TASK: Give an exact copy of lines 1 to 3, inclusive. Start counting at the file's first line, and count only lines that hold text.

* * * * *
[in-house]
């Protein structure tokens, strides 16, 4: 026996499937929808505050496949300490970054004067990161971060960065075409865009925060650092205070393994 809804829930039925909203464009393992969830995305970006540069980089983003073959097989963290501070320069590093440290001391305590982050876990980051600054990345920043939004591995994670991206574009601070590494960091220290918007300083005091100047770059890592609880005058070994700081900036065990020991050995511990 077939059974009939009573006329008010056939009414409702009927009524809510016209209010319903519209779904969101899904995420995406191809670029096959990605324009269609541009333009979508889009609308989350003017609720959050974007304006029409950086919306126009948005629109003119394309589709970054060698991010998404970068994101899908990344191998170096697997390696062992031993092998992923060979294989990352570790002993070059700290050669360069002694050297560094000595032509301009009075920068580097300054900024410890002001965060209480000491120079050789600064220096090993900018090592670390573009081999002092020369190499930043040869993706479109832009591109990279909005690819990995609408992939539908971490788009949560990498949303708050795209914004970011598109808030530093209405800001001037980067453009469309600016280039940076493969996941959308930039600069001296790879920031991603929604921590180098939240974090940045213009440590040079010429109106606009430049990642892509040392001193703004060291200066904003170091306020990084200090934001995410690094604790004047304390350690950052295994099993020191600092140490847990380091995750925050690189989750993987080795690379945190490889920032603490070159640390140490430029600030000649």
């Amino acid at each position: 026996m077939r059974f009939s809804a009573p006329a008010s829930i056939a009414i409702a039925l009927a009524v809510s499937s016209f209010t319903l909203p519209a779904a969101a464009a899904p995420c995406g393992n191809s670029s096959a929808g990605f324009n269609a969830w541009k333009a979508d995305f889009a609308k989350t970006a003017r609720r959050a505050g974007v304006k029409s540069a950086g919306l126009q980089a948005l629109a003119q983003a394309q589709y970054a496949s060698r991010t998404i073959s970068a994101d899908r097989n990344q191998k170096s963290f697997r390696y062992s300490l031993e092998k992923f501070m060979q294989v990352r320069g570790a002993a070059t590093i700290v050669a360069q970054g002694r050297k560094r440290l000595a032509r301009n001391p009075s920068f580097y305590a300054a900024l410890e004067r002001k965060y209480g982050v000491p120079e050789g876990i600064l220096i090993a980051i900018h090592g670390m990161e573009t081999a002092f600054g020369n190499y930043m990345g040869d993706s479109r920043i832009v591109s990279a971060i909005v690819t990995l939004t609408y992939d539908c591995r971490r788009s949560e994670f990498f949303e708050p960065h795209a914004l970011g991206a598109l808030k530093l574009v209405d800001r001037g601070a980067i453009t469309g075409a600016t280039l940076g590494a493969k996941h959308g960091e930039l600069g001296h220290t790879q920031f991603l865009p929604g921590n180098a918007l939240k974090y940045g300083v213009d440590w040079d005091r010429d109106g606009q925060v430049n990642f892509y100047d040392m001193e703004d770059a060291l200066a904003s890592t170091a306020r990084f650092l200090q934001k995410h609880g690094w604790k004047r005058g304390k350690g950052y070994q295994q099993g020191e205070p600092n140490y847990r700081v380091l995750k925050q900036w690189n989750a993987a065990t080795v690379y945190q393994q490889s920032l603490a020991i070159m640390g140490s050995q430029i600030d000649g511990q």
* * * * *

[in-house]
């Protein structure tokens, strides 16, 4: 026996499937929808505050496949300490970054004067990161971060960065075409865009925060650092205070393994 809804829930039925909203464009393992969830995305970006540069980089983003073959097989963290501070320069590093440290001391305590982050876990980051600054990345920043939004591995994670991206574009601070590494960091220290918007300083005091100047770059890592609880005058070994700081900036065990020991050995511990 077939059974009939009573006329008010056939009414409702009927009524809510016209209010319903519209779904969101899904995420995406191809670029096959990605324009269609541009333009979508889009609308989350003017609720959050974007304006029409950086919306126009948005629109003119394309589709970054060698991010998404970068994101899908990344191998170096697997390696062992031993092998992923060979294989990352570790002993070059700290050669360069002694050297560094000595032509301009009075920068580097300054900024410890002001965060209480000491120079050789600064220096090993900018090592670390573009081999002092020369190499930043040869993706479109832009591109990279909005690819990995609408992939539908971490788009949560990498949303708050795209914004970011598109808030530093209405800001001037980067453009469309600016280039940076493969996941959308930039600069001296790879920031991603929604921590180098939240974090940045213009440590040079010429109106606009430049990642892509040392001193703004060291200066904003170091306020990084200090934001995410690094604790004047304390350690950052295994099993020191600092140490847990380091995750925050690189989750993987080795690379945190490889920032603490070159640390140490430029600030000649």
């Amino acid at each position: 026996m077939r059974f009939s809804a009573p006329a008010s829930i056939a009414i409702a039925l009927a009524v809510s499937s016209f209010t319903l909203p519209a779904a969101a464009a899904p995420c995406g393992n191809s670029s096959a929808g990605f324009n269609a969830w541009k333009a979508d995305f889009a609308k989350t970006a003017r609720r959050a505050g974007v304006k029409s540069a950086g919306l126009q980089a948005l629109a003119q983003a394309q589709y970054a496949s060698r991010t998404i073959s970068a994101d899908r097989n990344q191998k170096s963290f697997r390696y062992s300490l031993e092998k992923f501070m060979q294989v990352r320069g570790a002993a070059t590093i700290v050669a360069q970054g002694r050297k560094r440290l000595a032509r301009n001391p009075s920068f580097y305590a300054a900024l410890e004067r002001k965060y209480g982050v000491p120079e050789g876990i600064l220096i090993a980051i900018h090592g670390m990161e573009t081999a002092f600054g020369n190499y930043m990345g040869d993706s479109r920043i832009v591109s990279a971060i909005v690819t990995l939004t609408y992939d539908c591995r971490r788009s949560e994670f990498f949303e708050p960065h795209a914004l970011g991206a598109l808030k530093l574009v209405d800001r001037g601070a980067i453009t469309g075409a600016t280039l940076g590494a493969k996941h959308g960091e930039l600069g001296h220290t790879q920031f991603l865009p929604g921590n180098a918007l939240k974090y940045g300083v213009d440590w040079d005091r010429d109106g606009q925060v430049n990642f892509y100047d040392m001193e703004d770059a060291l200066a904003s890592t170091a306020r990084f650092l200090q934001k995410h609880g690094w604790k004047r005058g304390k350690g950052y070994q295994q099993g020191e205070p600092n140490y847990r700081v380091l995750k925050q900036w690189n989750a993987a065990t080795v690379y945190q393994q490889s920032l603490a020991i070159m640390g140490s050995q430029i600030d000649g511990q």